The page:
So why do people watch? American Idol is varied in format, has dramatic ups and downs, gives the at-home audience an active role in the outcome, provides different forms of entertainment, has heroes and villains, and, in the immortal words of Joni Mitchell, “reveals the star-making machinery behind the popular song.” In short, American Idol is riveting television.

Each season of American Idol begins with the audition process, in which the judges travel to several American cities for open auditions. The first few weeks of each season then show the at-home audience the worst of the performances—and some of the best. Until he left the program after Season 9, Simon Cowell’s often offensive comments in this phase sometimes attracted attention in the mainstream media. Thousands are then whittled down to a hundred, which are winnowed down to twenty-four in Los Angeles, where home audiences vote via phone or text message for the “final ten.” Then the real drama begins, and viewers get to vicariously live out a certain type of pop-star daydream by identifying with the contestants.

American Idol also has an active online culture. Fans can go to the Fox network’s American Idol website to participate in program-related activities. Fallen idols appear on television talk shows, and draw fans to their websites. During Season 6, spoiler websites proliferated and, associated with radio “shock jock” Howard Stern, received national attention in its attempts to manipulate voting in favor of a contestant with a lot of charisma and a penchant for interesting hairstyles, but minimal singing talent.

Records by “Idols” do sell, in part because of the exposure the buying public has to their voices over a television season, and in part because the chosen winner and the runners-up have been molded to produce “sellable” sounds. Some music fans rail against the inauthenticity of the process and the program.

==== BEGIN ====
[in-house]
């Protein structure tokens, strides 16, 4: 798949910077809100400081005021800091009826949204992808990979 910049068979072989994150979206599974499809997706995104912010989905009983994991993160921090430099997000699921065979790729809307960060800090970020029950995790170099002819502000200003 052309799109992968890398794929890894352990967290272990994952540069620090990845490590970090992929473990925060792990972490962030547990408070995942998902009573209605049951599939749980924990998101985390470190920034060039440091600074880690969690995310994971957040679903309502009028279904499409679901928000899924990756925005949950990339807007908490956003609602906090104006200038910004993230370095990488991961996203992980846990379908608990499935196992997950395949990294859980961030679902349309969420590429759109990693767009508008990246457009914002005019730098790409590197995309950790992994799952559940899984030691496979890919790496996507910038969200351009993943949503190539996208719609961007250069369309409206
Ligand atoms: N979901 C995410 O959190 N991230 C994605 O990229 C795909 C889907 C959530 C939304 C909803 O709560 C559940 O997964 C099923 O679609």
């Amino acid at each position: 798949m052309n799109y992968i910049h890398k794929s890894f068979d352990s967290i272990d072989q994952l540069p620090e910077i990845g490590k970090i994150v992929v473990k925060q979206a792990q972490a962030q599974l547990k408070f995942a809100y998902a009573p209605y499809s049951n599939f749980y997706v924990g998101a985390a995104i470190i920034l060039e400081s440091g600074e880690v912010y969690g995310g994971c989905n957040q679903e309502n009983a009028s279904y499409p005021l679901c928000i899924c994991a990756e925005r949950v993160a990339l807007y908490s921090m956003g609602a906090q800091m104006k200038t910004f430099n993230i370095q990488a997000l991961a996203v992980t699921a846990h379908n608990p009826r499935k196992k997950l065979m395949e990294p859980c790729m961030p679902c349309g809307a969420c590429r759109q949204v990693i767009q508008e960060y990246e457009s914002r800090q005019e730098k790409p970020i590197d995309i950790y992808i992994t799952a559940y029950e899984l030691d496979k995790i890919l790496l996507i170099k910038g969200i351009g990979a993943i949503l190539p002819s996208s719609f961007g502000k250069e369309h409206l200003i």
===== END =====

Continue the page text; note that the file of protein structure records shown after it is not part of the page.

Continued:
Winners over the last few seasons have hewed to more conservative images and sounds than those presented by the most truly popular current pop artists, such as Lady Gaga, Katy Perry, and Beyoncé. For example, vocally and physically innocuous Kris Allen won over flamboyant Adam Lambert in Season 8. Lambert later came out as gay, but to date no serious Idol contestant has been out during his or her time on the program. The equally milquetoast Lee DeWyze won over the Janis Joplin-esque, in sound and biography, Crystal Bowersox in Season 9. Season 10 seemed to ignore trends in pop music in 2011. Two country singers went to the finals, which crowned a seventeen-year-old retro-country singer, the deep-voiced Scotty McCreery, as winner. American Idol may be diverging from what is most popular on the Internet, the radio, and iTunes, but it still taps into a large market. That’s enough to keep the hit-making machinery—and the entertainment industries and corporations that depend upon it—going, for now.

For Discussion

  1. Do you watch American Idol? If so, do you watch passively or do you vote for contestants? What factors influence how you vote?
  2. Why do you think more conservative singers have won in recent years? Why is there such a divide between the pop music market and how audiences vote for American Idol contestants?